Harvard Psychiatrist: Trump Wants The U.S. To Be Attacked So He Can Play Hero

Official White House Photo by Shealah Craighead/Public Domain


President Trump “would love nothing better than to have an attack take place on America or the country’s allies.”

President Donald Trump would “love nothing better” than for America to come under attack, according to retired Harvard psychiatry professor Lance Dodes, because he views everything in terms of his own perceived greatness and would see an attack as his time to shine.

During a recent interview with Salon’s Chauncey Vega, Dodes was asked how Trump would respond “when the red phone rings in the middle of the night in the White House because something horrible has happened.”

“I think Trump sees it as an opportunity. It’s all about him. There’s nothing else. If there isn’t a crisis, Donald Trump will make one,” Dodes answered, adding that Trump “would love nothing better than to have an attack take place on America or the country’s allies.”

“That’s the best thing that could happen to Trump,” Dodes said. “Now he stands before the country, representing the country and being the country, saying, ‘We have to stand together,’ which in reality means, ‘Stand with me.’”

A typical human being would view such an incident as a tragedy, but Dodes said Americans must stop thinking of Trump in the ways they think of themselves.

Trump is able to square decisions like separating migrant children from their parents — which myriad mental health professionals warned would traumatize the children — due to his “fundamental lack of empathy, an absence of the capacity to see other human beings as having their own existence and value.”

For Trump, Dodes said, everything is about Trump — he is a classic sociopath. And what makes the president particularly dangerous at this point is his increasingly loose grip on reality. The Harvard psychiatrist warned that Trump “loses contact with reality when his need for greatness is challenged” — and such challenges are occurring at a dizzying pace as impeachment proceedings move forward.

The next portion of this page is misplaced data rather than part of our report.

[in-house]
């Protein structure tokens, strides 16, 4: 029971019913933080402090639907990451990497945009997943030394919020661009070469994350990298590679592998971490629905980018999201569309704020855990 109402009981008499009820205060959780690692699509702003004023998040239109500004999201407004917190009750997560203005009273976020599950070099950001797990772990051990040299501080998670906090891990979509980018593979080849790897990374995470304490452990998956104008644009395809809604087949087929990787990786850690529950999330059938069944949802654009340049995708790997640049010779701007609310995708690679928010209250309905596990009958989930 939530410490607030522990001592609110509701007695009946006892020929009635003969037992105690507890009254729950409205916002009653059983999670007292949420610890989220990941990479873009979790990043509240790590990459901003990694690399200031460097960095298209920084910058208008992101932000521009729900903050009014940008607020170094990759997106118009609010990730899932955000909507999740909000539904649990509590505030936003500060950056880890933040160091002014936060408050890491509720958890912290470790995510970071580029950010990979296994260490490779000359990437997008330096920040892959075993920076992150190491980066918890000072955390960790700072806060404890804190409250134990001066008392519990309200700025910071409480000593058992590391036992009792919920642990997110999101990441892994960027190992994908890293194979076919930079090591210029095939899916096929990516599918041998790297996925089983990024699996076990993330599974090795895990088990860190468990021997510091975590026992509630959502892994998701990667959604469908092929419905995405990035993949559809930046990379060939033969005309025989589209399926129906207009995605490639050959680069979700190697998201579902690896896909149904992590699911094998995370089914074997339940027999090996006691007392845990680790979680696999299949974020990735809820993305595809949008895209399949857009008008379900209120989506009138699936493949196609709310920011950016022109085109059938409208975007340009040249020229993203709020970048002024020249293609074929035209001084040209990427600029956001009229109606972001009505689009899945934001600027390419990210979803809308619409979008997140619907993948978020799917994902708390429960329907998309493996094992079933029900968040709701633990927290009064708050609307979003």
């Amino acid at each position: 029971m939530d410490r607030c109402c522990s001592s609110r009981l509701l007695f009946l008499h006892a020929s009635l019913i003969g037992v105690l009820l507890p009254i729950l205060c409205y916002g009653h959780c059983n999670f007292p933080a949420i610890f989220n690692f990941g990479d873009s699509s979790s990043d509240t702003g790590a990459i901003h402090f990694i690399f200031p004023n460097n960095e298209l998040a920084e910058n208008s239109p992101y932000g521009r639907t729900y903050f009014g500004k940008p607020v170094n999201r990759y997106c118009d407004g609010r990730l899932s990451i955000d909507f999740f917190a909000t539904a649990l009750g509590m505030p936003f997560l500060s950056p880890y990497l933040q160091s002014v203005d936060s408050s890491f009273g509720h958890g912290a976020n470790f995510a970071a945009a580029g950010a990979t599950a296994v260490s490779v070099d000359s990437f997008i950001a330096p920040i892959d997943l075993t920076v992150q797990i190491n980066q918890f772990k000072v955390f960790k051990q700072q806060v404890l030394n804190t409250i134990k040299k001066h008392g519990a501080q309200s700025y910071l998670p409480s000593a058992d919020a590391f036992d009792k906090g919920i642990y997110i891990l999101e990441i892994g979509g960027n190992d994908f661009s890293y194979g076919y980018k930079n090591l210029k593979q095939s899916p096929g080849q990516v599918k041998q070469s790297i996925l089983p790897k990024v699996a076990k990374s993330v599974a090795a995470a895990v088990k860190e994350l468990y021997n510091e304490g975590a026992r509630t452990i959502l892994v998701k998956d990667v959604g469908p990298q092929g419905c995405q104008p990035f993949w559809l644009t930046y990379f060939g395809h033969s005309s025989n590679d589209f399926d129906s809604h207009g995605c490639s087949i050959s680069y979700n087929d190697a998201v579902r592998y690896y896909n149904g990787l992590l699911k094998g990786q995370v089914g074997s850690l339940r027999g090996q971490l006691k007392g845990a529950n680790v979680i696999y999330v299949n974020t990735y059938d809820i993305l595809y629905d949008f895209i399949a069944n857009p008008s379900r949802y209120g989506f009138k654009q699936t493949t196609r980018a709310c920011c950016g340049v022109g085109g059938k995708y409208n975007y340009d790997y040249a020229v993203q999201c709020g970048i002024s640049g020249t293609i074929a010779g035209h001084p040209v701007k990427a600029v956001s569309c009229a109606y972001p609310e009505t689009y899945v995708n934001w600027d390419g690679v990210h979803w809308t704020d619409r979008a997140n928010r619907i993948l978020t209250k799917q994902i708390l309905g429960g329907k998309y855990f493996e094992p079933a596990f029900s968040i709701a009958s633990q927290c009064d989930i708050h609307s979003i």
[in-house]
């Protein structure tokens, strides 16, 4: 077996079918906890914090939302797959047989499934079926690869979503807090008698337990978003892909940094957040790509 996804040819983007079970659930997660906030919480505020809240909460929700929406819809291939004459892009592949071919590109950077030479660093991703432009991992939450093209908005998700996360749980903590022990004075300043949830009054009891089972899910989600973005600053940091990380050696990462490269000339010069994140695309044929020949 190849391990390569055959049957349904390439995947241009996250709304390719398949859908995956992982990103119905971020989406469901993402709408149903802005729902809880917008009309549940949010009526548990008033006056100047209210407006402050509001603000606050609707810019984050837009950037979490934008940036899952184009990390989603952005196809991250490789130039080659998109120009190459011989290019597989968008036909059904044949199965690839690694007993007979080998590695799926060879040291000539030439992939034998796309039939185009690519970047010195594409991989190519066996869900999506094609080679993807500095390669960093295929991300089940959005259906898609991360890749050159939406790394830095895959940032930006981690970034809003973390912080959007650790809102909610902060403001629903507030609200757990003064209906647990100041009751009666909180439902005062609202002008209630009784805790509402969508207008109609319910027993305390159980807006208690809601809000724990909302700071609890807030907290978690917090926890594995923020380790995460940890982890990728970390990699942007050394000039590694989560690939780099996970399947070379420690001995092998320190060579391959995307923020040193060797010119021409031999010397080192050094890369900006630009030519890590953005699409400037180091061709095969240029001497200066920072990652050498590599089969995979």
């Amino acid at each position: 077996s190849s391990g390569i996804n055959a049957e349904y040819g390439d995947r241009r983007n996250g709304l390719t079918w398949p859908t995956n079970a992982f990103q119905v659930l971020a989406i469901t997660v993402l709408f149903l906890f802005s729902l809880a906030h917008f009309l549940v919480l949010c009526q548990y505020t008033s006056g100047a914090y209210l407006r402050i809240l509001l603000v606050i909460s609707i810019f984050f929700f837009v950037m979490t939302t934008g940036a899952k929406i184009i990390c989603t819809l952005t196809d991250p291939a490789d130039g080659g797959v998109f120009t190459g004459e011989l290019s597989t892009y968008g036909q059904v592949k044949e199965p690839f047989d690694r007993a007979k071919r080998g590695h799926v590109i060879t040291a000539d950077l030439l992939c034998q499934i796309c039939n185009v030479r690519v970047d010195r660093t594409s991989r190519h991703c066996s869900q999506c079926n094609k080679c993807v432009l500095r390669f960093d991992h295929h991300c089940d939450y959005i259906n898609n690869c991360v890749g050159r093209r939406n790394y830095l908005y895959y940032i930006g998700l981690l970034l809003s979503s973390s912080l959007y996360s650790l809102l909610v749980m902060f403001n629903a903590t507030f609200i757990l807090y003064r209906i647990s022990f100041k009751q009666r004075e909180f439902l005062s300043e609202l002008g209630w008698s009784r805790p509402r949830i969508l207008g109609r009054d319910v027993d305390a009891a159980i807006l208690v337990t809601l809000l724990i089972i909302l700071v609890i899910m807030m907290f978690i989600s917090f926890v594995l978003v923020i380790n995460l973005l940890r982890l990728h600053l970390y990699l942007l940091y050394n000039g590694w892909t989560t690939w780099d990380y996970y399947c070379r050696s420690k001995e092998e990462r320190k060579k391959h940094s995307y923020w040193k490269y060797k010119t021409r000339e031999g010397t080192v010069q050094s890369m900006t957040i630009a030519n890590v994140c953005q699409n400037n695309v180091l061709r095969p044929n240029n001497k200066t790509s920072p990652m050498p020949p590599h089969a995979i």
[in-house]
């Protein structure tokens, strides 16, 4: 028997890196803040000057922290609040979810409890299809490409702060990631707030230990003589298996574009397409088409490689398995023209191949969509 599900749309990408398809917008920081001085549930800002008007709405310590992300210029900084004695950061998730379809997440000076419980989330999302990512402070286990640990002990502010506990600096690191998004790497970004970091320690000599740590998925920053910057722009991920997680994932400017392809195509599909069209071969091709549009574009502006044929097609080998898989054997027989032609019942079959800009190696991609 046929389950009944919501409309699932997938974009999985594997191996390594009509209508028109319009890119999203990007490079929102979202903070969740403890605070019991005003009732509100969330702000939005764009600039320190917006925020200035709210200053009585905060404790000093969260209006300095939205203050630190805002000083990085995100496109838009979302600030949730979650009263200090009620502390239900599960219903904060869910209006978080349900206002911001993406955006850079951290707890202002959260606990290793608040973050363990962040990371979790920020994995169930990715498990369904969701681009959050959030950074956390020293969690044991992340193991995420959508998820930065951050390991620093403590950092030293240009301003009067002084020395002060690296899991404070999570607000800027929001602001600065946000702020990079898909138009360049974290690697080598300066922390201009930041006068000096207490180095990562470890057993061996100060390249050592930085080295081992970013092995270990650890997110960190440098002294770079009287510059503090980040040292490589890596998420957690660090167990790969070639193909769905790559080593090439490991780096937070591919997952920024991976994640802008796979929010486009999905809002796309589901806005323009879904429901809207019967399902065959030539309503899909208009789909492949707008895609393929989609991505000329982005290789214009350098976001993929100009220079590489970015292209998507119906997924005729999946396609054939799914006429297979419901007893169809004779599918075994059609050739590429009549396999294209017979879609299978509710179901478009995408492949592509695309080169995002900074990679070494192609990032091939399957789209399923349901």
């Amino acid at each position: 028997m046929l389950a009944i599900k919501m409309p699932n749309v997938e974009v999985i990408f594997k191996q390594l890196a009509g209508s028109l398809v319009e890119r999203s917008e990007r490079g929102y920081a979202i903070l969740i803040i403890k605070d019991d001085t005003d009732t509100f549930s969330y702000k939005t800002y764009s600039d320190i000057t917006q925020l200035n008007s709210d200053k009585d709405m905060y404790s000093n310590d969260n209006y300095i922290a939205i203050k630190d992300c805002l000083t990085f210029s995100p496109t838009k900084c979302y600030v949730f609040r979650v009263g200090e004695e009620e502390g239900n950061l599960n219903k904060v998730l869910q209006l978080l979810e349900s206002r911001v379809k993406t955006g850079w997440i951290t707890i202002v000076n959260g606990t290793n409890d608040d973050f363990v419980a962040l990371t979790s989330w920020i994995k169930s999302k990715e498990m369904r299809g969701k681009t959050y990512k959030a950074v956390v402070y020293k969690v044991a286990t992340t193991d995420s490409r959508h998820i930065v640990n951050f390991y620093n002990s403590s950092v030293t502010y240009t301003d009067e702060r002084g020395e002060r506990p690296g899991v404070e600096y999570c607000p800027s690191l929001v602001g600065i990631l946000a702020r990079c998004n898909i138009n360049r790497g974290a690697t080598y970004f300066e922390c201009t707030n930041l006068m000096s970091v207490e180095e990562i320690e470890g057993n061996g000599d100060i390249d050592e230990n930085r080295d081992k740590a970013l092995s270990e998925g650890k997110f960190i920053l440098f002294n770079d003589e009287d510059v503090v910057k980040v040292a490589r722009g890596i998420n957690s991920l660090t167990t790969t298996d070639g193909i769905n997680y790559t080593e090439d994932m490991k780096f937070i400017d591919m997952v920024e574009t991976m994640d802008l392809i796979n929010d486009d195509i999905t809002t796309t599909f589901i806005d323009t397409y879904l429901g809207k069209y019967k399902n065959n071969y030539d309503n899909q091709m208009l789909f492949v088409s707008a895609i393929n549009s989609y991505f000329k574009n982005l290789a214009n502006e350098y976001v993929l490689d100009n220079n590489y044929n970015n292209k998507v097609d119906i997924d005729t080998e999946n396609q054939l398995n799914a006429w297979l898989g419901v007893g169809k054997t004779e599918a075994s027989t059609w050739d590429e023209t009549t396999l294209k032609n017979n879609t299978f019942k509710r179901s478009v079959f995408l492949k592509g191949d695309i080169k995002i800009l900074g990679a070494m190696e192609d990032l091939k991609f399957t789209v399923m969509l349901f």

“He has what we would call a psychotic core,” Dodes explained. “It’s not on the surface, but you see it, for example, when he insisted that he had the largest inauguration crowd in history. It doesn’t matter that there is absolute evidence to the contrary; his need to believe it is essentially a delusion.”

“This vulnerability to fall into a psychotic-like state is consistent with his lack of a conscience and lack of ability to care about others,” he continued. “These are all characteristics of very severe psychological impairment.”

Americans can expect that Trump will only become more erratic as the impeachment process moves forward, regardless if he is ultimately removed from office.

“The more pressure Trump is under, the worse he gets, the more desperate he gets. Challenges are a fundamental threat to him, so Trump will become more and more panicked by them,” Dodes predicted. “He will do more and more impulsive things — really anything — and will look crazier and crazier because he’ll become more and more paranoid.”

“The more people say to him, ‘You are the problem,’ the more he’s going to say exactly the same thing to others. For example, as soon as people take seriously the idea of his being impeached, he uses the same word, he says those people should be impeached.”

“Trump is acting like a very young child,” Dodes noted. “But he can’t do any better than that.”

Asked if Trump is one of the world’s most dangerous people, Dodes responded: “Yes. He is the most dangerous person on the planet.”

Read the full interview.


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